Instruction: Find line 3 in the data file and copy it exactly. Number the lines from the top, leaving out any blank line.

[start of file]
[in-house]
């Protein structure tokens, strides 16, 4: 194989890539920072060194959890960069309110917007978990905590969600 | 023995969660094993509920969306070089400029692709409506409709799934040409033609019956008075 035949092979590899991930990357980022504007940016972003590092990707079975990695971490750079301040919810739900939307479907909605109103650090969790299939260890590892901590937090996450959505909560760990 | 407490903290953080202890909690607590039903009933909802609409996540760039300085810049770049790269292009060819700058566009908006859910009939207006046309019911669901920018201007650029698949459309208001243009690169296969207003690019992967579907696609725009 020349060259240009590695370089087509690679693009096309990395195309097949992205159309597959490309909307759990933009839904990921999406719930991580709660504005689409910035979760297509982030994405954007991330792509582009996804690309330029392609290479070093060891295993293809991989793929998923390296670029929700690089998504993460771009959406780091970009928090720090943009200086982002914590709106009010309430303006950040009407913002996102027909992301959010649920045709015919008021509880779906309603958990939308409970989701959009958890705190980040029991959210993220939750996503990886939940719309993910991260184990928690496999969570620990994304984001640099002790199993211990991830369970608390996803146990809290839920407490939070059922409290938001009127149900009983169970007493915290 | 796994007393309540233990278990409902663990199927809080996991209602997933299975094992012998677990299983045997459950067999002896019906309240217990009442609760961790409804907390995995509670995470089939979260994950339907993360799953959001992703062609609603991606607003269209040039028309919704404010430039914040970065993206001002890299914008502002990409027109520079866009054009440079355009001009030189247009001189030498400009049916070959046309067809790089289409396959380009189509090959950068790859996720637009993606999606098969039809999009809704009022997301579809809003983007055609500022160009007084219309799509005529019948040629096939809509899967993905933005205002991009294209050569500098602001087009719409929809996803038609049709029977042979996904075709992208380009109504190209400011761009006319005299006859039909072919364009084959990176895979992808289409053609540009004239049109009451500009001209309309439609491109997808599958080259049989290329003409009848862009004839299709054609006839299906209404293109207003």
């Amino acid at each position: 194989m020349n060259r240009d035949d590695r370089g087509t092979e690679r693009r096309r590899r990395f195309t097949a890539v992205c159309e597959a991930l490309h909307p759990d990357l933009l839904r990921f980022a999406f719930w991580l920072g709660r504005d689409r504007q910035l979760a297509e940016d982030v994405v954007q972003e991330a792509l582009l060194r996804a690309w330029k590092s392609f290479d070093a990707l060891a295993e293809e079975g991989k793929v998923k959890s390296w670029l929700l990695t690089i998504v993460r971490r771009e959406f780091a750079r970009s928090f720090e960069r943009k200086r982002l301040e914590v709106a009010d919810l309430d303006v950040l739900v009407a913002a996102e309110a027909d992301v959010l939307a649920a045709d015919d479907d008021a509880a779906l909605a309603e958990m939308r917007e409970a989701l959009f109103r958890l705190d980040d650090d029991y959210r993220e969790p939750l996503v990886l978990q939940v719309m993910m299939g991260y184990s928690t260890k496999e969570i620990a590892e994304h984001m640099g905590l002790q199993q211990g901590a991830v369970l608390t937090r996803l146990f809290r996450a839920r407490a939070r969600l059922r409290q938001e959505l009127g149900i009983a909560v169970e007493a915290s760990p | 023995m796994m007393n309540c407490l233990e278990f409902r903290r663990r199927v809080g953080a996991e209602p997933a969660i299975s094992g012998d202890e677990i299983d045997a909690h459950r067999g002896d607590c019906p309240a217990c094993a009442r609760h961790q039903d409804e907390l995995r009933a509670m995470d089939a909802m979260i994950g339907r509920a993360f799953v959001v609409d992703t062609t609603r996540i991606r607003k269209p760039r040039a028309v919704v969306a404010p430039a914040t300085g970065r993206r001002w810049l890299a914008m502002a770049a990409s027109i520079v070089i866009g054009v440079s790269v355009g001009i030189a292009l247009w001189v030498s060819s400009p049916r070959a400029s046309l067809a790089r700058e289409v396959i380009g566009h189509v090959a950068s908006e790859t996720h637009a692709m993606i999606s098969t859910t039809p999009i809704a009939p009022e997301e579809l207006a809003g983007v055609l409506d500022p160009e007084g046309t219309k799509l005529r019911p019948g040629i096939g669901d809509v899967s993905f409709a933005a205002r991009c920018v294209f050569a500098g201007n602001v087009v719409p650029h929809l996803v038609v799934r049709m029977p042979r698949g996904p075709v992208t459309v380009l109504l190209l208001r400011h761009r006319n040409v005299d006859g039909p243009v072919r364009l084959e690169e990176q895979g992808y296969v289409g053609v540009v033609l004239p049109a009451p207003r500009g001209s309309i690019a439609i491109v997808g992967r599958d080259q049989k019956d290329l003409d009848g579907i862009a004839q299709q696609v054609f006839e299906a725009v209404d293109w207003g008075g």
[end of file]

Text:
């Amino acid at each position: 194989m020349n060259r240009d035949d590695r370089g087509t092979e690679r693009r096309r590899r990395f195309t097949a890539v992205c159309e597959a991930l490309h909307p759990d990357l933009l839904r990921f980022a999406f719930w991580l920072g709660r504005d689409r504007q910035l979760a297509e940016d982030v994405v954007q972003e991330a792509l582009l060194r996804a690309w330029k590092s392609f290479d070093a990707l060891a295993e293809e079975g991989k793929v998923k959890s390296w670029l929700l990695t690089i998504v993460r971490r771009e959406f780091a750079r970009s928090f720090e960069r943009k200086r982002l301040e914590v709106a009010d919810l309430d303006v950040l739900v009407a913002a996102e309110a027909d992301v959010l939307a649920a045709d015919d479907d008021a509880a779906l909605a309603e958990m939308r917007e409970a989701l959009f109103r958890l705190d980040d650090d029991y959210r993220e969790p939750l996503v990886l978990q939940v719309m993910m299939g991260y184990s928690t260890k496999e969570i620990a590892e994304h984001m640099g905590l002790q199993q211990g901590a991830v369970l608390t937090r996803l146990f809290r996450a839920r407490a939070r969600l059922r409290q938001e959505l009127g149900i009983a909560v169970e007493a915290s760990p | 023995m796994m007393n309540c407490l233990e278990f409902r903290r663990r199927v809080g953080a996991e209602p997933a969660i299975s094992g012998d202890e677990i299983d045997a909690h459950r067999g002896d607590c019906p309240a217990c094993a009442r609760h961790q039903d409804e907390l995995r009933a509670m995470d089939a909802m979260i994950g339907r509920a993360f799953v959001v609409d992703t062609t609603r996540i991606r607003k269209p760039r040039a028309v919704v969306a404010p430039a914040t300085g970065r993206r001002w810049l890299a914008m502002a770049a990409s027109i520079v070089i866009g054009v440079s790269v355009g001009i030189a292009l247009w001189v030498s060819s400009p049916r070959a400029s046309l067809a790089r700058e289409v396959i380009g566009h189509v090959a950068s908006e790859t996720h637009a692709m993606i999606s098969t859910t039809p999009i809704a009939p009022e997301e579809l207006a809003g983007v055609l409506d500022p160009e007084g046309t219309k799509l005529r019911p019948g040629i096939g669901d809509v899967s993905f409709a933005a205002r991009c920018v294209f050569a500098g201007n602001v087009v719409p650029h929809l996803v038609v799934r049709m029977p042979r698949g996904p075709v992208t459309v380009l109504l190209l208001r400011h761009r006319n040409v005299d006859g039909p243009v072919r364009l084959e690169e990176q895979g992808y296969v289409g053609v540009v033609l004239p049109a009451p207003r500009g001209s309309i690019a439609i491109v997808g992967r599958d080259q049989k019956d290329l003409d009848g579907i862009a004839q299709q696609v054609f006839e299906a725009v209404d293109w207003g008075g």